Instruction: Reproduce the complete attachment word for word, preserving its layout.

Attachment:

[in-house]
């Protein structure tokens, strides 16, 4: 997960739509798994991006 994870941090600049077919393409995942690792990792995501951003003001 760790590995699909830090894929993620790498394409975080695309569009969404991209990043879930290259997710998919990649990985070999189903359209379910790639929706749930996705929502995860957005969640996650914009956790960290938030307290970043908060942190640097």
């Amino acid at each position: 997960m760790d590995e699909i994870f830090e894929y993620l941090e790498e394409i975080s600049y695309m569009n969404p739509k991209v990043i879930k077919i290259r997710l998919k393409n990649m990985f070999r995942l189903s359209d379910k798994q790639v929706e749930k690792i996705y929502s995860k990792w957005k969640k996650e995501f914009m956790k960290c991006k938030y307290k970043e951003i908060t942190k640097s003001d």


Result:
[in-house]
């Protein structure tokens, strides 16, 4: 997960739509798994991006 994870941090600049077919393409995942690792990792995501951003003001 760790590995699909830090894929993620790498394409975080695309569009969404991209990043879930290259997710998919990649990985070999189903359209379910790639929706749930996705929502995860957005969640996650914009956790960290938030307290970043908060942190640097």
């Amino acid at each position: 997960m760790d590995e699909i994870f830090e894929y993620l941090e790498e394409i975080s600049y695309m569009n969404p739509k991209v990043i879930k077919i290259r997710l998919k393409n990649m990985f070999r995942l189903s359209d379910k798994q790639v929706e749930k690792i996705y929502s995860k990792w957005k969640k996650e995501f914009m956790k960290c991006k938030y307290k970043e951003i908060t942190k640097s003001d």